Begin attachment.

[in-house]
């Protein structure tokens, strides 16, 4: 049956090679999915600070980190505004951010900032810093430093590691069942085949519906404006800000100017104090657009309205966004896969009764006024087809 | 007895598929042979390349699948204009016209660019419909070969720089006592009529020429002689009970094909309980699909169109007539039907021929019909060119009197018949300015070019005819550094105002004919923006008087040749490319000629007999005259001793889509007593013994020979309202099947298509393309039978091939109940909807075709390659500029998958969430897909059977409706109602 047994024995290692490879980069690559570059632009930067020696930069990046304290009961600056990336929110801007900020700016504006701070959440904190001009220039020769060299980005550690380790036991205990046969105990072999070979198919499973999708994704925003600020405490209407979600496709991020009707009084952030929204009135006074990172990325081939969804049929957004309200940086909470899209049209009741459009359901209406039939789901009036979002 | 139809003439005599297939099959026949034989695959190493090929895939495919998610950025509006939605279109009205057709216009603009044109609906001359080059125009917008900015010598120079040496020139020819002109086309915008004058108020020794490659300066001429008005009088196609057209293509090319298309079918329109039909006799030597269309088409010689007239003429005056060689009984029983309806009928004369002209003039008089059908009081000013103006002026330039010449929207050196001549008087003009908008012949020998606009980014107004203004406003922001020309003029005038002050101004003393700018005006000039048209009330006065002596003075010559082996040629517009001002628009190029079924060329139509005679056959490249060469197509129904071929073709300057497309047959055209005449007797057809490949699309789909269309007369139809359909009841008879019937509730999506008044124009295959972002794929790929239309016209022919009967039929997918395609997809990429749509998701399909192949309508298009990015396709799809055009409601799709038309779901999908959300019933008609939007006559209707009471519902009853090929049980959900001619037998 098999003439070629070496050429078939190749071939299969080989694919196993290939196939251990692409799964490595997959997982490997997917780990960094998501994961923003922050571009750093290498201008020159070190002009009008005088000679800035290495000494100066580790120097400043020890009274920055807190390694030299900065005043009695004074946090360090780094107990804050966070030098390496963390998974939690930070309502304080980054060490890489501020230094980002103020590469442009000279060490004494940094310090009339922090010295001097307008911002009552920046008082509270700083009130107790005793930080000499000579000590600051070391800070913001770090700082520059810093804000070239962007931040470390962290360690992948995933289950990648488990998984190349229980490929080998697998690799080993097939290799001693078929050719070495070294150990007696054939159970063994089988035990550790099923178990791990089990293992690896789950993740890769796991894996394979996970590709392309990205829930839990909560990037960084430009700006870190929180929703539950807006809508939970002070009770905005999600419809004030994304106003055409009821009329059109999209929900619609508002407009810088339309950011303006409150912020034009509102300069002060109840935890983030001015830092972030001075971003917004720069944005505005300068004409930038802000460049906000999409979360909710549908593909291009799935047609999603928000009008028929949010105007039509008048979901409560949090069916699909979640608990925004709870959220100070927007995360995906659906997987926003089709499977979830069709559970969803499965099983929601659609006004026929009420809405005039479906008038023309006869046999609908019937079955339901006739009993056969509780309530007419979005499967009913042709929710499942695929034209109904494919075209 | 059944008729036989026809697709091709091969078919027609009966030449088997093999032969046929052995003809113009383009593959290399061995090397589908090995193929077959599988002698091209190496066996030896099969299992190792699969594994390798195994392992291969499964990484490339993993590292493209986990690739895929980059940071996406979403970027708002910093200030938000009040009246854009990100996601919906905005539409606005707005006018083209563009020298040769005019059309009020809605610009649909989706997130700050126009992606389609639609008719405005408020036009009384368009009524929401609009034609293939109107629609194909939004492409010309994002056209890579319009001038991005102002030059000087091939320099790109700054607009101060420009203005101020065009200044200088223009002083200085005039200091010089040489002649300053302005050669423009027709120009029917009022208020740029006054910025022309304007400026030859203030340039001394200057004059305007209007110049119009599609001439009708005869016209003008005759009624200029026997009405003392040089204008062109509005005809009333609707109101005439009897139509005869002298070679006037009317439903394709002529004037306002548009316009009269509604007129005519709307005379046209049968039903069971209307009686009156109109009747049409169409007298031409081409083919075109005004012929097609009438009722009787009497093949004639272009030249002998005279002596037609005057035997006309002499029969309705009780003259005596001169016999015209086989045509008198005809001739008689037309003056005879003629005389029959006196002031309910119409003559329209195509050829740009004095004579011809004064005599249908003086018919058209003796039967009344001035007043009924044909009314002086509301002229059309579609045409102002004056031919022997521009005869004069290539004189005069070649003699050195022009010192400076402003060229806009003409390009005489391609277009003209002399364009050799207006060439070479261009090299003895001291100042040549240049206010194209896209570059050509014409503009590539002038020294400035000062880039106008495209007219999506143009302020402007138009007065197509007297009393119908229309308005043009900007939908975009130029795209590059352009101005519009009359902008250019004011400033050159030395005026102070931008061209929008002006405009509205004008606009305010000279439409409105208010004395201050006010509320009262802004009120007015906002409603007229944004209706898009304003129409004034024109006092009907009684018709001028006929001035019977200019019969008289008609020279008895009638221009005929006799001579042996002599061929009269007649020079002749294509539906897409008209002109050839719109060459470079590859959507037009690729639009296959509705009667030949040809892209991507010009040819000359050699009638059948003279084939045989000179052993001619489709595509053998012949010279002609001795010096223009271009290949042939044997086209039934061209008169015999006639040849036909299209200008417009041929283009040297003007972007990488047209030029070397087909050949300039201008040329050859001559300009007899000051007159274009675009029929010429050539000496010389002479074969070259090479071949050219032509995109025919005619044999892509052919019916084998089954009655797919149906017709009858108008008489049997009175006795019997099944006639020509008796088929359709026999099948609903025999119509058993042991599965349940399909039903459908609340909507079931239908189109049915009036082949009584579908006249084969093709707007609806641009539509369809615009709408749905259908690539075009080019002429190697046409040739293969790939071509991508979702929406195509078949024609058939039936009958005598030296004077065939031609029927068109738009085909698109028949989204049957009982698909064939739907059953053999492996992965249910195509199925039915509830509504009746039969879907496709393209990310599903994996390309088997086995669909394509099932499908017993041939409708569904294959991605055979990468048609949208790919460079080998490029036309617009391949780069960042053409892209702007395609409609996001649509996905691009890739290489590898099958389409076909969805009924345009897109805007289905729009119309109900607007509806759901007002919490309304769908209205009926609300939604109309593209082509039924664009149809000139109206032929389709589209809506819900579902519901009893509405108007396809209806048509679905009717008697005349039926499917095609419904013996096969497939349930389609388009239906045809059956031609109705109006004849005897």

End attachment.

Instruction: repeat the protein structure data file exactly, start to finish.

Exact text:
[in-house]
């Protein structure tokens, strides 16, 4: 049956090679999915600070980190505004951010900032810093430093590691069942085949519906404006800000100017104090657009309205966004896969009764006024087809 | 007895598929042979390349699948204009016209660019419909070969720089006592009529020429002689009970094909309980699909169109007539039907021929019909060119009197018949300015070019005819550094105002004919923006008087040749490319000629007999005259001793889509007593013994020979309202099947298509393309039978091939109940909807075709390659500029998958969430897909059977409706109602 047994024995290692490879980069690559570059632009930067020696930069990046304290009961600056990336929110801007900020700016504006701070959440904190001009220039020769060299980005550690380790036991205990046969105990072999070979198919499973999708994704925003600020405490209407979600496709991020009707009084952030929204009135006074990172990325081939969804049929957004309200940086909470899209049209009741459009359901209406039939789901009036979002 | 139809003439005599297939099959026949034989695959190493090929895939495919998610950025509006939605279109009205057709216009603009044109609906001359080059125009917008900015010598120079040496020139020819002109086309915008004058108020020794490659300066001429008005009088196609057209293509090319298309079918329109039909006799030597269309088409010689007239003429005056060689009984029983309806009928004369002209003039008089059908009081000013103006002026330039010449929207050196001549008087003009908008012949020998606009980014107004203004406003922001020309003029005038002050101004003393700018005006000039048209009330006065002596003075010559082996040629517009001002628009190029079924060329139509005679056959490249060469197509129904071929073709300057497309047959055209005449007797057809490949699309789909269309007369139809359909009841008879019937509730999506008044124009295959972002794929790929239309016209022919009967039929997918395609997809990429749509998701399909192949309508298009990015396709799809055009409601799709038309779901999908959300019933008609939007006559209707009471519902009853090929049980959900001619037998 098999003439070629070496050429078939190749071939299969080989694919196993290939196939251990692409799964490595997959997982490997997917780990960094998501994961923003922050571009750093290498201008020159070190002009009008005088000679800035290495000494100066580790120097400043020890009274920055807190390694030299900065005043009695004074946090360090780094107990804050966070030098390496963390998974939690930070309502304080980054060490890489501020230094980002103020590469442009000279060490004494940094310090009339922090010295001097307008911002009552920046008082509270700083009130107790005793930080000499000579000590600051070391800070913001770090700082520059810093804000070239962007931040470390962290360690992948995933289950990648488990998984190349229980490929080998697998690799080993097939290799001693078929050719070495070294150990007696054939159970063994089988035990550790099923178990791990089990293992690896789950993740890769796991894996394979996970590709392309990205829930839990909560990037960084430009700006870190929180929703539950807006809508939970002070009770905005999600419809004030994304106003055409009821009329059109999209929900619609508002407009810088339309950011303006409150912020034009509102300069002060109840935890983030001015830092972030001075971003917004720069944005505005300068004409930038802000460049906000999409979360909710549908593909291009799935047609999603928000009008028929949010105007039509008048979901409560949090069916699909979640608990925004709870959220100070927007995360995906659906997987926003089709499977979830069709559970969803499965099983929601659609006004026929009420809405005039479906008038023309006869046999609908019937079955339901006739009993056969509780309530007419979005499967009913042709929710499942695929034209109904494919075209 | 059944008729036989026809697709091709091969078919027609009966030449088997093999032969046929052995003809113009383009593959290399061995090397589908090995193929077959599988002698091209190496066996030896099969299992190792699969594994390798195994392992291969499964990484490339993993590292493209986990690739895929980059940071996406979403970027708002910093200030938000009040009246854009990100996601919906905005539409606005707005006018083209563009020298040769005019059309009020809605610009649909989706997130700050126009992606389609639609008719405005408020036009009384368009009524929401609009034609293939109107629609194909939004492409010309994002056209890579319009001038991005102002030059000087091939320099790109700054607009101060420009203005101020065009200044200088223009002083200085005039200091010089040489002649300053302005050669423009027709120009029917009022208020740029006054910025022309304007400026030859203030340039001394200057004059305007209007110049119009599609001439009708005869016209003008005759009624200029026997009405003392040089204008062109509005005809009333609707109101005439009897139509005869002298070679006037009317439903394709002529004037306002548009316009009269509604007129005519709307005379046209049968039903069971209307009686009156109109009747049409169409007298031409081409083919075109005004012929097609009438009722009787009497093949004639272009030249002998005279002596037609005057035997006309002499029969309705009780003259005596001169016999015209086989045509008198005809001739008689037309003056005879003629005389029959006196002031309910119409003559329209195509050829740009004095004579011809004064005599249908003086018919058209003796039967009344001035007043009924044909009314002086509301002229059309579609045409102002004056031919022997521009005869004069290539004189005069070649003699050195022009010192400076402003060229806009003409390009005489391609277009003209002399364009050799207006060439070479261009090299003895001291100042040549240049206010194209896209570059050509014409503009590539002038020294400035000062880039106008495209007219999506143009302020402007138009007065197509007297009393119908229309308005043009900007939908975009130029795209590059352009101005519009009359902008250019004011400033050159030395005026102070931008061209929008002006405009509205004008606009305010000279439409409105208010004395201050006010509320009262802004009120007015906002409603007229944004209706898009304003129409004034024109006092009907009684018709001028006929001035019977200019019969008289008609020279008895009638221009005929006799001579042996002599061929009269007649020079002749294509539906897409008209002109050839719109060459470079590859959507037009690729639009296959509705009667030949040809892209991507010009040819000359050699009638059948003279084939045989000179052993001619489709595509053998012949010279002609001795010096223009271009290949042939044997086209039934061209008169015999006639040849036909299209200008417009041929283009040297003007972007990488047209030029070397087909050949300039201008040329050859001559300009007899000051007159274009675009029929010429050539000496010389002479074969070259090479071949050219032509995109025919005619044999892509052919019916084998089954009655797919149906017709009858108008008489049997009175006795019997099944006639020509008796088929359709026999099948609903025999119509058993042991599965349940399909039903459908609340909507079931239908189109049915009036082949009584579908006249084969093709707007609806641009539509369809615009709408749905259908690539075009080019002429190697046409040739293969790939071509991508979702929406195509078949024609058939039936009958005598030296004077065939031609029927068109738009085909698109028949989204049957009982698909064939739907059953053999492996992965249910195509199925039915509830509504009746039969879907496709393209990310599903994996390309088997086995669909394509099932499908017993041939409708569904294959991605055979990468048609949208790919460079080998490029036309617009391949780069960042053409892209702007395609409609996001649509996905691009890739290489590898099958389409076909969805009924345009897109805007289905729009119309109900607007509806759901007002919490309304769908209205009926609300939604109309593209082509039924664009149809000139109206032929389709589209809506819900579902519901009893509405108007396809209806048509679905009717008697005349039926499917095609419904013996096969497939349930389609388009239906045809059956031609109705109006004849005897």